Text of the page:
Schmit, 39, a native of Red Wing, Minnesota, who has served in his home state’s Senate, took his post with the state of Illinois in early September and is now living in Evanston. In his role, he’ll oversee the $420 million the state is spending on broadband as part of the capital plan passed by the General Assembly last spring and being put into effect by the administration of Gov. J.B. Pritzker.

“You tend to see metro areas with better service, but that’s not always the case,” Schmit said in an interview. “There are pockets of poor service in urban areas all over the country.”

Schmit worked to expand broadband reach in Minnesota while in the legislature. He had won a four-year term in 2012 as a rural Democrat, but lost a bid for re-election in 2016. He said he had worked in the legislature to “bring people together and invest in infrastructure.” He said he’s been “blessed to be able to continue the work,” in part as an independent consultant — helping communities get broadband access. He’s also been an academic researcher and university instructor.

What he’d like to see in six years, Schmit said, is “ubiquitous service to all homes, businesses and community anchor institutions around the state. And I think that’s achievable.”

EVENT: MN Rural Broadband Coalition Meeting December 5, 2019

From the MN Broadband Coalition

Minnesota Broadband Coalition Meeting

Thursday, December 5, 2019
10:00 a.m. – 12:00 p.m.
League of MN Cities – Boardroom
145 University Avenue West – St. Paul, MN 55103
Conference Call Option: 1-866-755-7677
Participant code: 591645

Agenda Coming Soon!

Please RSVP by replying to this email or Emily Murray to indicate attendance or absence.

Mayo Clinic implements telehealth approach for neonatologists

Healthcare IT News reports, starting with the stats…

The new technology connects on the first attempt 96% of the time, compared with 73% for the previous telemedicine carts; with enhanced monitoring and support, tele-neonatology availability is 99%.

They began looking at telehealth approaches for neonatologists in 6 years ago. Here’s how it works…

In October 2016, Mayo Clinic’s tele-neonatology program transitioned from a wired telemedicine cart with hardware CODEC to a proactively monitored, fully supported wireless telemedicine product from vendor InTouch Health.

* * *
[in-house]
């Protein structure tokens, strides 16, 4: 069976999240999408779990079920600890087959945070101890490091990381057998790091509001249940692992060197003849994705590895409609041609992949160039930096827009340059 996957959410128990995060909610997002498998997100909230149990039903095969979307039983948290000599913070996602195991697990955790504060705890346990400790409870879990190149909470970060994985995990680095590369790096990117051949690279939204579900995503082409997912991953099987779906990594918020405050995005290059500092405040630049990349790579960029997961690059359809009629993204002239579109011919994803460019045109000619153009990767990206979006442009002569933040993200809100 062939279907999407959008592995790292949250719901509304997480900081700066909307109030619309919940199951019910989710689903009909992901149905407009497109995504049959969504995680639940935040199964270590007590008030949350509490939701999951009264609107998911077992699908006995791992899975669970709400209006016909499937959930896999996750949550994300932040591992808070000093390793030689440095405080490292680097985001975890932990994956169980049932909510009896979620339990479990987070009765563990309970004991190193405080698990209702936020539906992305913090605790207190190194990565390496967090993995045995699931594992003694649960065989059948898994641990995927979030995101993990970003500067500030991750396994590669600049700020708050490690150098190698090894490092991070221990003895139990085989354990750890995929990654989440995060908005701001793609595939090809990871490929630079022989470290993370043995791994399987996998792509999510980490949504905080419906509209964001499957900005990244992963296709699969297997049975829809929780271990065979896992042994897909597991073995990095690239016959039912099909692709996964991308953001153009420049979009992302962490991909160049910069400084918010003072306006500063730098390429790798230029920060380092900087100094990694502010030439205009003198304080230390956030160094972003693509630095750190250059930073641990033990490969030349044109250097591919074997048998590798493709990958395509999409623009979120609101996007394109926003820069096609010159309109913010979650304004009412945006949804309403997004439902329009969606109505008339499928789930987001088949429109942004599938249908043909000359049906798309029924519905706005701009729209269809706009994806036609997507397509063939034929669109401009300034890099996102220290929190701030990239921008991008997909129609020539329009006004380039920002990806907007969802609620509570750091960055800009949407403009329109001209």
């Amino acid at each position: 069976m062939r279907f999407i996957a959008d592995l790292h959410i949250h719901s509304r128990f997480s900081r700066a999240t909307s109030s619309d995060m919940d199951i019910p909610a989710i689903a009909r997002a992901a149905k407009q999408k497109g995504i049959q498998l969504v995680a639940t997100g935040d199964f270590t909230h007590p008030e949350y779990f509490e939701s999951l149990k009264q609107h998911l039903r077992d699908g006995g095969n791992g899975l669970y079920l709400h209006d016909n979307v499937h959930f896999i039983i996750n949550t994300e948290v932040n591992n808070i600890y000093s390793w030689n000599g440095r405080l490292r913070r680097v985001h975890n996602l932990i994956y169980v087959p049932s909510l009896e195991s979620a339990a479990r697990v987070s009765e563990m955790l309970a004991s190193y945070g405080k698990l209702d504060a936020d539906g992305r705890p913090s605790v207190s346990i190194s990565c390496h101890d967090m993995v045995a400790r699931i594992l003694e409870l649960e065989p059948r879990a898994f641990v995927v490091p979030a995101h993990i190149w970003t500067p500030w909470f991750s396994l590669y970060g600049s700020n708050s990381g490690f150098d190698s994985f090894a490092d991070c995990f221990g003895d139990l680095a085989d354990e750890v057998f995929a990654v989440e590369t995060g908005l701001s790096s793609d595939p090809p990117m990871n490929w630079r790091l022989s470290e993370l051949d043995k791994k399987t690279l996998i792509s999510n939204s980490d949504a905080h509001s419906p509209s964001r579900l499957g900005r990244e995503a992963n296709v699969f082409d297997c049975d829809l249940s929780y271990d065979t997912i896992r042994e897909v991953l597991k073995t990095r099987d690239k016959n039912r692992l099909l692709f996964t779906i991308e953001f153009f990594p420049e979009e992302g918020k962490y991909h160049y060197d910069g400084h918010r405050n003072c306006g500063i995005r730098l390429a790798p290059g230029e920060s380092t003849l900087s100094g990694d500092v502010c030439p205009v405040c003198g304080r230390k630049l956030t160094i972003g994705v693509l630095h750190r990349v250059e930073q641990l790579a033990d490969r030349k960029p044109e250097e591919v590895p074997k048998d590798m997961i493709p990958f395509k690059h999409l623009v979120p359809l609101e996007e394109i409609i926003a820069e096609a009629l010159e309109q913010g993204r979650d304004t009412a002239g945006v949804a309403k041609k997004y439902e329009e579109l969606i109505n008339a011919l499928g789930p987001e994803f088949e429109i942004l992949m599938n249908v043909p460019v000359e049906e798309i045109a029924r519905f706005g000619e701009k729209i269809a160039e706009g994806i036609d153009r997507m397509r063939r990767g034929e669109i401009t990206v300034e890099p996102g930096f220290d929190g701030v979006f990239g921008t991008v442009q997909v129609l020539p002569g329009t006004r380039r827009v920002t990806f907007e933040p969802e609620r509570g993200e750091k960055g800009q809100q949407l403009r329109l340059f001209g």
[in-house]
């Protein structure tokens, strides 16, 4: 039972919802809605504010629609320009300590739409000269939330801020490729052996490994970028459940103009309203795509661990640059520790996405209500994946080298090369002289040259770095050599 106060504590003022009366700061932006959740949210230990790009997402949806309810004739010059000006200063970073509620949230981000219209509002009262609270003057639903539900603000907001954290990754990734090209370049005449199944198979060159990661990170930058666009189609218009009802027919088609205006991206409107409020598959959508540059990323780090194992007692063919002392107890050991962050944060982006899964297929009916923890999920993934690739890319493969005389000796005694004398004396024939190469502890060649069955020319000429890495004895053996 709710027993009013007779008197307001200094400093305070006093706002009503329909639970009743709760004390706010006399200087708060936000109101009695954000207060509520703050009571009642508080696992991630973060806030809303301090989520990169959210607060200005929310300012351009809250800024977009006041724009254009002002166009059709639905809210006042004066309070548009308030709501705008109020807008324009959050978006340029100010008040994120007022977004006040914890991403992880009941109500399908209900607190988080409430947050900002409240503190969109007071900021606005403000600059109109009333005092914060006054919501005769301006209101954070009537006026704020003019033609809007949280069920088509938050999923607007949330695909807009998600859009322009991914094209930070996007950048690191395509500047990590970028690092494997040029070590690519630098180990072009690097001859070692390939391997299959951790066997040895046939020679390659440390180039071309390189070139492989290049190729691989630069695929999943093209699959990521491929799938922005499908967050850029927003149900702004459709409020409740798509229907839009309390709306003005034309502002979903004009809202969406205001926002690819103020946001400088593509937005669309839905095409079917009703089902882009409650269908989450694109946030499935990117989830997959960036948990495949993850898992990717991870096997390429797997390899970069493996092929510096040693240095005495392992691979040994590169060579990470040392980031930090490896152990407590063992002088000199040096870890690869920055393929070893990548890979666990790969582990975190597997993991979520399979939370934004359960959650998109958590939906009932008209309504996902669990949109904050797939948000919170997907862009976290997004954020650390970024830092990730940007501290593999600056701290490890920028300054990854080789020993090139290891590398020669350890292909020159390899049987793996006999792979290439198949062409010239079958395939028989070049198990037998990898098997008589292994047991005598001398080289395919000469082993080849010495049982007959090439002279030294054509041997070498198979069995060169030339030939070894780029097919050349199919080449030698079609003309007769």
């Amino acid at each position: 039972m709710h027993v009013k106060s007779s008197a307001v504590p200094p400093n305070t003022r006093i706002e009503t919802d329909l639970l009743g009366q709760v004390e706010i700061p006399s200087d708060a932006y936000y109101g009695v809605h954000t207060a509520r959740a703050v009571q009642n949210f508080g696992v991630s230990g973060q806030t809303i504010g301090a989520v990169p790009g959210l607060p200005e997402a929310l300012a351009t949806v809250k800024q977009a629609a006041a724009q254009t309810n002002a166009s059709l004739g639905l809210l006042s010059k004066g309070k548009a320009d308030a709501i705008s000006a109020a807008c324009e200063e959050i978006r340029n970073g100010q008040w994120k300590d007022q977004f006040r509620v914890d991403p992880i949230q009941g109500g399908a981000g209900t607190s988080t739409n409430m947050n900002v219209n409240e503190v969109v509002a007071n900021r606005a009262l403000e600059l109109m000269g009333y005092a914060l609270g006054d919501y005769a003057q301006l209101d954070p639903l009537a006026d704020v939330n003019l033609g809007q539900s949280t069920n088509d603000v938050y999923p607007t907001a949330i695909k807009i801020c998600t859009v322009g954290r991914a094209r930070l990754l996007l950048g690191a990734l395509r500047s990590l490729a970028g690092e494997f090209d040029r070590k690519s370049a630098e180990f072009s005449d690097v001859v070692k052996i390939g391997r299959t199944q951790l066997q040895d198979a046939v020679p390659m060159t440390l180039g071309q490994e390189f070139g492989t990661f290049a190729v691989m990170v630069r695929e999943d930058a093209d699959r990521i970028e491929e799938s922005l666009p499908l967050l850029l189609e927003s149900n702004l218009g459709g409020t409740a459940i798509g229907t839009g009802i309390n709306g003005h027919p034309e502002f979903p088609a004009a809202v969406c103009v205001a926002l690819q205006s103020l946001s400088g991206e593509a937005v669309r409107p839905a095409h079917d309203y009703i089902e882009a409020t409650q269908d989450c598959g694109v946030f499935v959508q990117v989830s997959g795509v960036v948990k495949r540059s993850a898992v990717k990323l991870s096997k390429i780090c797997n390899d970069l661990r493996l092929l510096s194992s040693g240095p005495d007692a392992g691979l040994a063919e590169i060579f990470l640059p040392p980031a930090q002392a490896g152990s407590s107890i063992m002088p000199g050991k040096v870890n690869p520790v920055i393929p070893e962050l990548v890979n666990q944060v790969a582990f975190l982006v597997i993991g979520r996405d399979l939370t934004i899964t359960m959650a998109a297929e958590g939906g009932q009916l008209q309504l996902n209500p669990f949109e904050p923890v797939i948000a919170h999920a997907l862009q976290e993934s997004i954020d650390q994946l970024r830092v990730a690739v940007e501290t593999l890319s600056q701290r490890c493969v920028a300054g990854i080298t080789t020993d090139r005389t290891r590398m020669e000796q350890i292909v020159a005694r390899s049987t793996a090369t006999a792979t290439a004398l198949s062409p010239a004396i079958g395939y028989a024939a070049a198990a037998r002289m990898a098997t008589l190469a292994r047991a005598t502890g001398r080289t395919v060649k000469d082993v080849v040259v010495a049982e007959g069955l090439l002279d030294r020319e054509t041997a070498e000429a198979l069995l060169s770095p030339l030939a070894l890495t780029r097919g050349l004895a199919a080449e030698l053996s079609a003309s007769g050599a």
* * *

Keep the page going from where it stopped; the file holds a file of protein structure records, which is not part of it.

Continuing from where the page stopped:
Care teams in the community hospitals activate tele-neonatology when there is a high-risk delivery or a newborn that requires advanced resuscitation. Providers at the community hospital place the wireless telemedicine device at the newborn’s bedside and call Mayo’s Admission and Transfer Center to request a tele-neonatology consult.

A Mayo Clinic neonatologist then establishes a synchronous, audio/video connection with the care team via the telemedicine device in the room. If the newborn requires transfer to Mayo Clinic’s neonatal intensive care unit (NICU), the neonatologist can dispatch the transport team to retrieve the patient as part of the tele-neonatology workflow.

They compared two solutions; the article details the results. They also posted some lessons learned…

“The focus of Mayo Clinic’s tele-neonatology program has always been the needs of our neonatal patients, whether they are located in Mayo Clinic Rochester or elsewhere in our region,” Fang said. “By leading with patient care and identifying unmet needs of patients or care teams, organizations can design telemedicine programs that are impactful, effective and highly utilized.”

When developing a tele-neonatology program, the multi-specialty team must consider many factors including service activation and workflow, staff education and training, team building and communication – and the telemedicine technology itself, she advised.

“Our recently published study (McCauley et al, Telemed and e-Health, 2019) focuses on one of these domains, the telemedicine technology,” she said. “We demonstrated that the ITH Lite improved audio quality and ability to connect on first attempt when compared with a wired telemedicine cart. Organizations should consider the reliability of connection, audio/video quality, and fit within the care environment when selecting a technology for their tele-neonatology program.”

In addition, proactive monitoring is broader than hardware and network monitoring, she cautioned. In this study, incidents were not only identified by vendor monitoring of the devices but also during care team and physician training, tele-neonatology simulation sessions, and physician on-call preparation activities.

“When developing a tele-neonatology program,” Fang concluded, “organizations should consider comprehensive support models for incident management and tracking.”